Head Researcher For Amazon Alexa Argues Turing Test Is Obsolete

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Rohit Prasad, vice president and head scientist of Alexa at Amazon, recently argued that the Turing test, long used to measure the sophistication of AI models, should be retired as a benchmark for AI.

Computer scientist and mathematician Alan Turing originally introduced the concept of the Turing test more than 70 years ago. The intention of the Turing test was to aid in answering the question of machine intelligence, determining if a machine was capable of “thought” in the human sense. In order to answer this question, Turing argued that if machines could exhibit conversational behavior so sophisticated that a human observer couldn’t discern between the computer’s dialogue and a human’s dialogue, the machine ought to be considered capable of thought.

Prasad argued that the Turing test is limited in many ways and that Turing himself even remarked on some of these limitations in his initial paper. As AI has become more and more integrated into every facet of our life, people care less that it is indistinguishable from a  human and more that their interactions with AI are seamless, Prasad argues. For this reason, the Turing test should be considered obsolete and replaced with more useful benchmarks.

Prasad noted that many early chatbots were designed with passing the Turing test in mind, and in recent years some chatbots have consistently managed to trick more than a third of human judges (the bar that was required to pass the Turing test). However, being able to successfully mimic the speech patterns of humans doesn’t mean that a machine can truly be considered “intelligent”. AI models can be extremely proficient in one area and extremely lacking in others, possessing no form of general intelligence. Despite this, the Turing test remains a commonly used benchmark for chatbots and digital assistants, with Prasad noting that business leaders and journalists constantly ask when Alexa will be capable of passing the Turing test.

According to Prasad, one of the primary issues with using the Turing test to assess machine intelligence is that it almost entirely discounts the ability of machines to lookup information and carry out lightning fast computations. AI programs inject artificial pauses in response to complicated math and geography questions to trick humans, but they have an answer to such questions almost instantly. Beyond this, the Turing test doesn’t take AI’s increasing ability to use data gathered by outside sensors into account, ignoring how AIs can interact with the world around them through vision and motion algorithms, relying only on text communication.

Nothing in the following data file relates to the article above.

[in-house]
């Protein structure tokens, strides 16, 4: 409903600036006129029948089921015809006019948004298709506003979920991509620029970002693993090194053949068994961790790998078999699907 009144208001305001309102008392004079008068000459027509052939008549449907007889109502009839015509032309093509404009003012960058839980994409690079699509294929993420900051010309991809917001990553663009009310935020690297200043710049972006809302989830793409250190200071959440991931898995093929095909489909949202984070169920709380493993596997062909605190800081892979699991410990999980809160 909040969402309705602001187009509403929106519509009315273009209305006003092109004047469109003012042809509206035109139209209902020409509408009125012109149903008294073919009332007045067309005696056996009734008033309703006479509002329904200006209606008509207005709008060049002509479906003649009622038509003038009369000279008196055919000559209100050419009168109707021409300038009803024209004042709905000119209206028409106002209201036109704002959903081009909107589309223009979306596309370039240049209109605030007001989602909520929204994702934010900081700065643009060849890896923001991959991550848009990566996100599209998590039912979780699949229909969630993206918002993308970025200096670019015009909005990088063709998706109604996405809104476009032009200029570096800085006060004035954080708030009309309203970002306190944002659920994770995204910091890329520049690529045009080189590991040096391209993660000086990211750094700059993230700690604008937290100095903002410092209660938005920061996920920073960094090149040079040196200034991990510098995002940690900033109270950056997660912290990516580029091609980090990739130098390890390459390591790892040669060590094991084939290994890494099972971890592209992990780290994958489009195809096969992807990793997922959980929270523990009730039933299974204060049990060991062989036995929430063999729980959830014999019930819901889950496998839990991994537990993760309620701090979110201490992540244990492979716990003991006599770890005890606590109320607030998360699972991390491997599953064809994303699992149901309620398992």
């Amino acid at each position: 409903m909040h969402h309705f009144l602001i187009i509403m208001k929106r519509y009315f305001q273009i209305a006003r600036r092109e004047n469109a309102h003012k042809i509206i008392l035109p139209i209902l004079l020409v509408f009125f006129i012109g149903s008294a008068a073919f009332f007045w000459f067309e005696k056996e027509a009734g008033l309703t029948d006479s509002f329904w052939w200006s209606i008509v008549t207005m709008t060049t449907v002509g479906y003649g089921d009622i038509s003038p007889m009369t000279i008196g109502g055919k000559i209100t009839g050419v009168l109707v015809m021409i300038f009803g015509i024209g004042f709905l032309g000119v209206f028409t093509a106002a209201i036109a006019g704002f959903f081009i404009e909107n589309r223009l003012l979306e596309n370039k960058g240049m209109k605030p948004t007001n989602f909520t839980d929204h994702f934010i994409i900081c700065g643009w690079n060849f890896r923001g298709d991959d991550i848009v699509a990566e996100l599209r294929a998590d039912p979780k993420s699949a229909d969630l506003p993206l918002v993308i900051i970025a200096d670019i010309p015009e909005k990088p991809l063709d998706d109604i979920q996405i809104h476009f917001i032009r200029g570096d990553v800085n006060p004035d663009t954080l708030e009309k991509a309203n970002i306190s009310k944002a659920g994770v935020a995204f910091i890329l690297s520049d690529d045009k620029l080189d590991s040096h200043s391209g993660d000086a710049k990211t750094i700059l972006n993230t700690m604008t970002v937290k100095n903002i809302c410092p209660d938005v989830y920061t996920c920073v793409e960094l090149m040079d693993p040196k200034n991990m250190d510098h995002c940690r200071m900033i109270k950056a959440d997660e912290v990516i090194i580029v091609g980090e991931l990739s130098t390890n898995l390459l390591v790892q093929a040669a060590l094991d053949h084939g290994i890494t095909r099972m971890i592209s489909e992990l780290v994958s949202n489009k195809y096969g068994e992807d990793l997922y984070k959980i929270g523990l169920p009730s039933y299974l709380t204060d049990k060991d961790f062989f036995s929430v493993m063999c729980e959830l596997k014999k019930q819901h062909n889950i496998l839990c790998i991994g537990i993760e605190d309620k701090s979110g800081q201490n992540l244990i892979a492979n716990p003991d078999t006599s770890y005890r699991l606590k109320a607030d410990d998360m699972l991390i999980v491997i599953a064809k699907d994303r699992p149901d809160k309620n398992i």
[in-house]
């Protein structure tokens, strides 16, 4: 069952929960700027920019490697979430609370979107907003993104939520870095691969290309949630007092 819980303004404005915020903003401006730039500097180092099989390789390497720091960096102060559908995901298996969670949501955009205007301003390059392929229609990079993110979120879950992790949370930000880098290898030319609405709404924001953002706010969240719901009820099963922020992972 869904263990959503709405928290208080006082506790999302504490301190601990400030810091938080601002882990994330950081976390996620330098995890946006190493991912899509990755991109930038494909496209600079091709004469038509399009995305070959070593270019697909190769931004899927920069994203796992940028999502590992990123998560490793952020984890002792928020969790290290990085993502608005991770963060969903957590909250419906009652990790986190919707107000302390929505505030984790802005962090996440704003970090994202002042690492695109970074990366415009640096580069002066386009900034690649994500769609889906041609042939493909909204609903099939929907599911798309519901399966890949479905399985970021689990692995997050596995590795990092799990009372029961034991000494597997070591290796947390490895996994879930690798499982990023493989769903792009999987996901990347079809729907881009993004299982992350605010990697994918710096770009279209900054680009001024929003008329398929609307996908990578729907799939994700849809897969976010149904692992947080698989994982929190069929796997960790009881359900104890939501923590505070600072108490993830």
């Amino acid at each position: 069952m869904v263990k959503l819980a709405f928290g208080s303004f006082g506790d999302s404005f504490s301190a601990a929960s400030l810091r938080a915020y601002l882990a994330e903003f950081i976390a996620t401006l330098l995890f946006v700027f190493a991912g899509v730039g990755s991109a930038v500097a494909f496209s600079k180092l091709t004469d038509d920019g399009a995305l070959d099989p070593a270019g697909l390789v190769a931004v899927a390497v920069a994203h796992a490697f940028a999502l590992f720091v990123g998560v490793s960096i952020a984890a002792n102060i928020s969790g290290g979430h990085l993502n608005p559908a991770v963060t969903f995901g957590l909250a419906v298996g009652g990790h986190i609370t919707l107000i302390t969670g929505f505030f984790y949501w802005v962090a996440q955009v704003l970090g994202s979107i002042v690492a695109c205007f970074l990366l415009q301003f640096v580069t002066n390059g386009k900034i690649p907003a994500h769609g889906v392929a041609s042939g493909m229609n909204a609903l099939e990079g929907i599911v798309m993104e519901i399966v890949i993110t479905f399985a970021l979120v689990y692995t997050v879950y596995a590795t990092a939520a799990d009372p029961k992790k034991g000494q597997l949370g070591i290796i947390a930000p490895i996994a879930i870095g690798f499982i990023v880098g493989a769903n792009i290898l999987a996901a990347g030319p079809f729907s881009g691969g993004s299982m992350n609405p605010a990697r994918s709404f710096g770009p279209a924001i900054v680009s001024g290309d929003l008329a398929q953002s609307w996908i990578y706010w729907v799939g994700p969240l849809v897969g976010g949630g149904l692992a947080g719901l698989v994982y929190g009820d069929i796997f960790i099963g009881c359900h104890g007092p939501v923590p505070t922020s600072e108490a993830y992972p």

Prasad argued that new forms of measuring intelligence should be created, methods that are better suited to assessing a general type of intelligence. These tests should reflect how AI is actually used in modern society and what people’s goals for using AI are. The tests should be able to ascertain how well an AI augments human intelligence and how well the AI improves people’s daily lives. Further, a test should understand how an AI is manifesting human-like features of intelligence, including language proficiency, self-supervision, and “common sense”.

The current and important fields of AI research, like reasoning, fairness, conversing, and sensory understanding aren’t evaluated by the Turing test, but they can be measured in a variety of ways. Prasad explained that one way of measuring these features of intelligence is by breaking challenges down into constituent tasks. Another method of evaluating is creating a large-scale real-world challenge for human-computer interaction.

When Amazon created the Alexa Prize, it created a rubric that required social bots to speak with a human for 20 minutes. The bots would be assessed on their ability to converse coherently on a wide variety of topics like technology, sports, politics and entertainment. Customers were responsible for scoring the bots during the development phase, assigning them scores based on their desire to chat with the bot again. During the final round, independent judges were responsible for grading the bots using 5-point scale. The rubric used by the judges relied on methods that let AIs exhibit important human attributes like empathy and human where appropriate.

Ultimately, Prasad argued that the increasing proliferation of AI-powered devices like Alexa represents an important opportunity to measure the progress of AI, but that we will need different metrics to take advantage of this new opportunity. As Prasad explained:

“Such AIs need to be an expert in a large, ever-increasing number of tasks, which is only possible with more generalized learning capability instead of task-specific intelligence. Therefore, for the next decade and beyond, the utility of AI services, with their conversational and proactive assistance abilities on ambient devices, are a worthy test.”


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